Irrational Games Made A Zelda-Themed Title Before BioShock

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When it comes to the development studio Irrational Games, the name goes alongside the infamous franchise, BioShock. The three video game titles blew up around the world, but before there was BioShock, Irrational Games Ken Levine admits that the studio had completed a third-person title.

Ken Levine, co-founder of the video game development studio Irrational Games, recently did an interview with The Rolling Stone. Through the interview, Ken describes his time working on the BioShock franchise which includes the struggles and enjoyment that followed. However, it was revealed that before the development team opted to make the first BioShock video game, they decided to work on something different.

The video game was known as The Lost and Ken Levine describes it as a Zelda-type video game. Overall, the story follows a mother whose daughter had died. After making a deal with the devil, the mother enters hell in hopes of finding her daughter. Essentially, the video game was themed around morning and overcoming a loss.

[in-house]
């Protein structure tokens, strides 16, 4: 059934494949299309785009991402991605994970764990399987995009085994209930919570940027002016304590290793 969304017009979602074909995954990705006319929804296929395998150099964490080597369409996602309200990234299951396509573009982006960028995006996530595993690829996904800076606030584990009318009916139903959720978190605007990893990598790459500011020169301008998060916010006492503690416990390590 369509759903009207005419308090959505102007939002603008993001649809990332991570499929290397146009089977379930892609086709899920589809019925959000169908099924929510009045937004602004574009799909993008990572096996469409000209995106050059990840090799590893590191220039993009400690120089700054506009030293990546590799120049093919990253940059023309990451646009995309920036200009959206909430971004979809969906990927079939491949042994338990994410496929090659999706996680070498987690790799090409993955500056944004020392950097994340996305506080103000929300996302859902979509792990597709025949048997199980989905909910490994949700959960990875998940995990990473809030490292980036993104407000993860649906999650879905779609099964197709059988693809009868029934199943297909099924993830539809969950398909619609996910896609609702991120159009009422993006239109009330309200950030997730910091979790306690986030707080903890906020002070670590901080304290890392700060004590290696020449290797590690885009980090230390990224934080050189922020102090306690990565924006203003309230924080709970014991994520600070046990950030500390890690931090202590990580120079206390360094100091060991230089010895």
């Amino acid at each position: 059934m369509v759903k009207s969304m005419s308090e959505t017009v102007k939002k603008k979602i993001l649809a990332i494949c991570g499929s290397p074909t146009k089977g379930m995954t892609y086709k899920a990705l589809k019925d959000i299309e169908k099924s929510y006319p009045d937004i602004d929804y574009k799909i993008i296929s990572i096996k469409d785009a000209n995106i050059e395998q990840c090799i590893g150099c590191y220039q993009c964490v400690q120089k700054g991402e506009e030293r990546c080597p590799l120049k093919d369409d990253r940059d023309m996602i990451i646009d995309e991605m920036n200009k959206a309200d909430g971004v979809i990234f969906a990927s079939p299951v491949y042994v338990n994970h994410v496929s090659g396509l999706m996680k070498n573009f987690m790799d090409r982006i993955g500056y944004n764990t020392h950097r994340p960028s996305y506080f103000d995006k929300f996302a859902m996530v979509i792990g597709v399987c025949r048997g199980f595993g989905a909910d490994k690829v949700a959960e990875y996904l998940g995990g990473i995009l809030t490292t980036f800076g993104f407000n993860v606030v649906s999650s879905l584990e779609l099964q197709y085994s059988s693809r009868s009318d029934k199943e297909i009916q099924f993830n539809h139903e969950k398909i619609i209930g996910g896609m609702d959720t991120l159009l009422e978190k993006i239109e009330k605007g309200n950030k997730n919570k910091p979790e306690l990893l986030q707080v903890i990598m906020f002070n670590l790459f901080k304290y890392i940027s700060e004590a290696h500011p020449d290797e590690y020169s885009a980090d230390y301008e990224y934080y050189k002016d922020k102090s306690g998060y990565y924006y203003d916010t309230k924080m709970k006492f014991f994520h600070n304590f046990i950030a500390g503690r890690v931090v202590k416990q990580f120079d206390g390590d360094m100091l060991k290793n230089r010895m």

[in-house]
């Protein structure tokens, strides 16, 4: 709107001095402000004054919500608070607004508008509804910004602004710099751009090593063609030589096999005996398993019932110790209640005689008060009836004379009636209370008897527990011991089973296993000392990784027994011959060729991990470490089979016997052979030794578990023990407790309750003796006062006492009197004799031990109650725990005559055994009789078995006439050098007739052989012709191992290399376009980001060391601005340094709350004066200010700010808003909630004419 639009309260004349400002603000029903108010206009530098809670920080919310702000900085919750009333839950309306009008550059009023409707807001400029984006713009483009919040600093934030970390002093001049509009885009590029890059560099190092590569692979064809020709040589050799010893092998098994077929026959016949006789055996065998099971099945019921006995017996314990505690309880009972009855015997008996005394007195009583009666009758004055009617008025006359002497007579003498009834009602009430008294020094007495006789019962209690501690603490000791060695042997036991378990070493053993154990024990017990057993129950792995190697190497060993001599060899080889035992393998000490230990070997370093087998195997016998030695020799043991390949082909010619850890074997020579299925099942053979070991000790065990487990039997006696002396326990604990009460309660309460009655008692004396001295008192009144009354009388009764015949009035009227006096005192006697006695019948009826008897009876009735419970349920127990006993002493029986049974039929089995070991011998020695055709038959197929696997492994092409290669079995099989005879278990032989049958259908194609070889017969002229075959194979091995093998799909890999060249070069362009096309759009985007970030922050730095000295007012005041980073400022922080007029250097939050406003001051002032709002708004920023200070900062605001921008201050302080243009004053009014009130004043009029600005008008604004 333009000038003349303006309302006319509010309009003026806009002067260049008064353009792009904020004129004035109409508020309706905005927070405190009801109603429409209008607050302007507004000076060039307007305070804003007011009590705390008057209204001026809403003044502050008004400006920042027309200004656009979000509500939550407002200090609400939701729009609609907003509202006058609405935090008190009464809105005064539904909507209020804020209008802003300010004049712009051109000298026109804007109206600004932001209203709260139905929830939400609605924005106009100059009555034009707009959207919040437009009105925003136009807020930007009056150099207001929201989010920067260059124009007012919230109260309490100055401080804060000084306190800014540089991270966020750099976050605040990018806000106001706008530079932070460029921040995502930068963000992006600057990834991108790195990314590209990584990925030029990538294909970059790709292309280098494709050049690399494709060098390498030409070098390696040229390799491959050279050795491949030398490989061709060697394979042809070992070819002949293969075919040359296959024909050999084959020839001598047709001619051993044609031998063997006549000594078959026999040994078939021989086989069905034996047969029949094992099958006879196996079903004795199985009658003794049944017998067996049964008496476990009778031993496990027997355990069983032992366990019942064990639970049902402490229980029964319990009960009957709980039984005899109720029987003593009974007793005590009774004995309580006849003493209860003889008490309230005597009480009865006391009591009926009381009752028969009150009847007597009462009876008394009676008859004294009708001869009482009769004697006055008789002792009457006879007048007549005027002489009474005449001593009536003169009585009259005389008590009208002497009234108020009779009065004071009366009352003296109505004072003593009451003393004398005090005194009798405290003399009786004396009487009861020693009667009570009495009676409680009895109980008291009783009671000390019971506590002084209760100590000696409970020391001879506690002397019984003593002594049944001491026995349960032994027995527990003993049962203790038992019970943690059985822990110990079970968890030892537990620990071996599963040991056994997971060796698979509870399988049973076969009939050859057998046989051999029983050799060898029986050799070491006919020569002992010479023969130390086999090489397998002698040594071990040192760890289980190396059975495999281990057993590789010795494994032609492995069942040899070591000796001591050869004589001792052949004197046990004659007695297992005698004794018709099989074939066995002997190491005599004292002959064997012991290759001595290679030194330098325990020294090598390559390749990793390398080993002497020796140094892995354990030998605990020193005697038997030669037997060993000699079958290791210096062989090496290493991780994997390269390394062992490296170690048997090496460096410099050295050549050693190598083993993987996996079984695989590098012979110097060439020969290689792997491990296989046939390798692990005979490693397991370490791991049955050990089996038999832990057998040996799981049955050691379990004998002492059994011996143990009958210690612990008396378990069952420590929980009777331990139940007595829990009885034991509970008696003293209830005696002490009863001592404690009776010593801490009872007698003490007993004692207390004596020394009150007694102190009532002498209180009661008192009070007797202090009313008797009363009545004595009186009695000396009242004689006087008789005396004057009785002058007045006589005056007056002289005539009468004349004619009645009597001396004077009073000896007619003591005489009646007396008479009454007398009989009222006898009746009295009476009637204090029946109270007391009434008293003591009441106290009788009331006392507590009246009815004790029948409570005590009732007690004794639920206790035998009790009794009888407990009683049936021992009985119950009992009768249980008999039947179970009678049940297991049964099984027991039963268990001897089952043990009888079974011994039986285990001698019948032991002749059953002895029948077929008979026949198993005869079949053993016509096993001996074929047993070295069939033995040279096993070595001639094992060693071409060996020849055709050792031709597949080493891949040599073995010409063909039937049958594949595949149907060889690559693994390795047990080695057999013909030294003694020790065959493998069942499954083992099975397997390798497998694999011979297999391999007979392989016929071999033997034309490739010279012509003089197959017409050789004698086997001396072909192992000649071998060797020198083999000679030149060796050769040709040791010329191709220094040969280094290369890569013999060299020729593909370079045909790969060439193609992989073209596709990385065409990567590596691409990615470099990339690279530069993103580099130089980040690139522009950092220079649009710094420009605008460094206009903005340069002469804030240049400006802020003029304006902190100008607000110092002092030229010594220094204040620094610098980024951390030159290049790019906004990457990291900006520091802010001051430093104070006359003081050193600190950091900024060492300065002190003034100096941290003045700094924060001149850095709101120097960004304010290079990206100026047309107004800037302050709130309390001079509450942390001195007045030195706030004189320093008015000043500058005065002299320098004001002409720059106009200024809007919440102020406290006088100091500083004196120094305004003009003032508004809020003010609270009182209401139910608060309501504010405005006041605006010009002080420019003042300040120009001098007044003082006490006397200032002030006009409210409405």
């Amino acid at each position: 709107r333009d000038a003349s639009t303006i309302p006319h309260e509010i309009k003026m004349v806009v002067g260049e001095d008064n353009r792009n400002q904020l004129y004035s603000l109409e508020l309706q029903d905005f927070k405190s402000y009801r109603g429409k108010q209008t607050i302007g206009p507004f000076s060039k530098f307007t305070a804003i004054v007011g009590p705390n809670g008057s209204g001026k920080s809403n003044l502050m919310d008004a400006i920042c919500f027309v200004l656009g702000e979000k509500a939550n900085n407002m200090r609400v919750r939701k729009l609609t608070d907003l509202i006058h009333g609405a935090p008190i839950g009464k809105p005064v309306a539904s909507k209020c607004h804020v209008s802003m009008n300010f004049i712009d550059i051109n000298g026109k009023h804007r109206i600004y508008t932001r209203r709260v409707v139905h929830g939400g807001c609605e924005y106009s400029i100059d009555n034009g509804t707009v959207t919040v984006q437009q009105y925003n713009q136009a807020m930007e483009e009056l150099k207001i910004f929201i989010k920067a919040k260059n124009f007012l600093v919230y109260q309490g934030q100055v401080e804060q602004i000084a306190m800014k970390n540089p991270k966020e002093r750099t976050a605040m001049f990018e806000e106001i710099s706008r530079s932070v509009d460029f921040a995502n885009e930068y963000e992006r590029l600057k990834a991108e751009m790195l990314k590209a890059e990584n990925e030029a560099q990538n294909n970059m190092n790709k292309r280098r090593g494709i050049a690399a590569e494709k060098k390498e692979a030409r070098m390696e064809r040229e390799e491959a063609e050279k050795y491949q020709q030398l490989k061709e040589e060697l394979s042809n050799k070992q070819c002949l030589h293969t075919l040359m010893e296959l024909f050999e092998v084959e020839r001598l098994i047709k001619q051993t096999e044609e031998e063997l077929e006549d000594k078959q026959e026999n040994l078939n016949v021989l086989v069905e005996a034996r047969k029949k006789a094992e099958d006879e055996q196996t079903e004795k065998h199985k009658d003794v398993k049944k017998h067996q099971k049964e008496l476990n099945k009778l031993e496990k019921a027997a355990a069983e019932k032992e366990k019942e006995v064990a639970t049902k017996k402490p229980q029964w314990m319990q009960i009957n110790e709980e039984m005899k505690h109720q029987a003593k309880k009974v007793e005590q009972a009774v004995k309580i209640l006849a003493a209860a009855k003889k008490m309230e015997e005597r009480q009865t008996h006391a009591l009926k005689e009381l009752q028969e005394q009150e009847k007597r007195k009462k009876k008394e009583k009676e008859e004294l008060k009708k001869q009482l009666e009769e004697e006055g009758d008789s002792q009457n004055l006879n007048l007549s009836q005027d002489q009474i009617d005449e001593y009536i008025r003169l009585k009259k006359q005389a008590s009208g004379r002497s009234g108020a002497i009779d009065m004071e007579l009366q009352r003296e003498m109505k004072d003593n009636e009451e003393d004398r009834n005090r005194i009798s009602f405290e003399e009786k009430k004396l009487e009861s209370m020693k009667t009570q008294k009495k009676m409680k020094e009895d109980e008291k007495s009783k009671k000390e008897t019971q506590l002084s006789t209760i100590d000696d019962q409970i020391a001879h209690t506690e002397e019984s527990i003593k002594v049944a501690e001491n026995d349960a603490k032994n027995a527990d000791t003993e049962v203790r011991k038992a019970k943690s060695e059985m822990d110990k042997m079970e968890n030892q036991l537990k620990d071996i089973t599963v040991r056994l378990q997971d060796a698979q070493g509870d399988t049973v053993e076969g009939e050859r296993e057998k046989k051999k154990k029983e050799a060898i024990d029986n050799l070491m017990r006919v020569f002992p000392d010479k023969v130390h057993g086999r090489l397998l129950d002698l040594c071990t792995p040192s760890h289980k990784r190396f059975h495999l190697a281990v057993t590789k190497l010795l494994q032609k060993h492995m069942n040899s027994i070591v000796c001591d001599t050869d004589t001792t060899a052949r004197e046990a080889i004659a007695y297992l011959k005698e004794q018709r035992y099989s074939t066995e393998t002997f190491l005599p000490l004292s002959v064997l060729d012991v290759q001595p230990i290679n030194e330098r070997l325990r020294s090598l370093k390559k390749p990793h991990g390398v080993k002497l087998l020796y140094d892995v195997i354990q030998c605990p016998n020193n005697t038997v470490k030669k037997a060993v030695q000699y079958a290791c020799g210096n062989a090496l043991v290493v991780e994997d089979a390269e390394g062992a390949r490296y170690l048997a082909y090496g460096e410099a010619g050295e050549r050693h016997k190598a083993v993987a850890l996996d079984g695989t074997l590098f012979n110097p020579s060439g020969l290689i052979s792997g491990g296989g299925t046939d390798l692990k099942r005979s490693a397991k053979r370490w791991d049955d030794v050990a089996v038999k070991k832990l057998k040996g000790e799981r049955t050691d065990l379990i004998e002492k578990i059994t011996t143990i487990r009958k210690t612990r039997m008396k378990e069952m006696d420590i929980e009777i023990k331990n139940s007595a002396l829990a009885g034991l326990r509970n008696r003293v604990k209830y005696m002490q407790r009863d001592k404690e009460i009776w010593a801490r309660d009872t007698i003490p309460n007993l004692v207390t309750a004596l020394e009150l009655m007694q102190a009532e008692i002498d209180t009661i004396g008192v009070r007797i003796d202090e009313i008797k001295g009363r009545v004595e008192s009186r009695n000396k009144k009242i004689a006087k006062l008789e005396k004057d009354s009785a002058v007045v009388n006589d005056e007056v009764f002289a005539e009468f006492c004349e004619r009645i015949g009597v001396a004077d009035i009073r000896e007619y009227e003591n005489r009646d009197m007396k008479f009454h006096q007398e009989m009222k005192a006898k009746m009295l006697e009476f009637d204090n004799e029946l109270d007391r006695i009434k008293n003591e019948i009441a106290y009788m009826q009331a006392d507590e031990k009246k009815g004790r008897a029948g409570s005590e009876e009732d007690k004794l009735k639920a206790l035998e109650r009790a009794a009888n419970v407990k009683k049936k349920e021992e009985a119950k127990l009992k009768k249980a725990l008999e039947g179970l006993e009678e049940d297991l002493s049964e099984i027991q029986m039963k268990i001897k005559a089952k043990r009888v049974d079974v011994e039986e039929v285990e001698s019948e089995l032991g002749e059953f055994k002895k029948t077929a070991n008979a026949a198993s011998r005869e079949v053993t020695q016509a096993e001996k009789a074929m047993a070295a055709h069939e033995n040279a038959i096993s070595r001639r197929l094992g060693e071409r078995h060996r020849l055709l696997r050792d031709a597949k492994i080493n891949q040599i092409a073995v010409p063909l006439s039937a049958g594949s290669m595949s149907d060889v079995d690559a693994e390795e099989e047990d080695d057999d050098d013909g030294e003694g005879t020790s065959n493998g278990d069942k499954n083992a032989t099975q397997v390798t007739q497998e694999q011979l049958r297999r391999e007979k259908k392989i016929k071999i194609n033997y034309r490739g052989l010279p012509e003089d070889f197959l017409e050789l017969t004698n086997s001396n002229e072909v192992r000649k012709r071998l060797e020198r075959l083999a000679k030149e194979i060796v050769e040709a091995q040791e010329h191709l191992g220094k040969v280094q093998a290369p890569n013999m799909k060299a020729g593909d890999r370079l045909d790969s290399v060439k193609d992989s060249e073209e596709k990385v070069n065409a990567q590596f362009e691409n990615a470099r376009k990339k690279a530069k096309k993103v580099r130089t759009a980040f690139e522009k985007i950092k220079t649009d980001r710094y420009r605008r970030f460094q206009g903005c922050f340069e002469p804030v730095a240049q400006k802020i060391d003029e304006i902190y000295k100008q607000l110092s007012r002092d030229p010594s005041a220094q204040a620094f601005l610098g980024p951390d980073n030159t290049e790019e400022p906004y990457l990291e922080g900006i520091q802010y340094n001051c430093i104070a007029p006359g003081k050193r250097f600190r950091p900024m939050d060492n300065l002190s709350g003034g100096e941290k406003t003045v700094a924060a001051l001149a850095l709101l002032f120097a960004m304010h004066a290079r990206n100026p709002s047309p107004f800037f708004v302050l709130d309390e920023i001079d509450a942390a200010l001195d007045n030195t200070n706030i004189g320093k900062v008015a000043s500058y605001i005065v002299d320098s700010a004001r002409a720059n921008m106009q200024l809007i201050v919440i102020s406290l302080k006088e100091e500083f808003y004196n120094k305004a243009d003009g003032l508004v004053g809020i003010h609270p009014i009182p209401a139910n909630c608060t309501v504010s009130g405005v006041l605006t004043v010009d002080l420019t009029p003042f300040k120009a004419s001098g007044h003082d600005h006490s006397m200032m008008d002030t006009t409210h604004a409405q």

“It’s a finished game, for PS2 and original Xbox. It exists somewhere. We never released it because it wasn’t up to our standards of quality. The game just wasn’t good. I think it would have really hurt us.

It was a Zelda-style, third-person action game. We had never made a game like that. Zelda is genius, Mozart-level stuff, how you find these tools that are both useful gameplay items but also essentially keys. You go through a dungeon and you get the bomb. All of a sudden you look around and see the cracks all over the walls. He’s seeded in all this brilliant opportunity for me! The overworld/underworld structure is brilliant.

We tried to create a game like that and we very quickly realized it wasn’t a game I was really cut out to design.”

That video game had since been completed, but the development team didn’t feel like the game was up to their quality standards. Instead of releasing the video game, Irrational Games bought the rights from their publisher and shelved the finished project.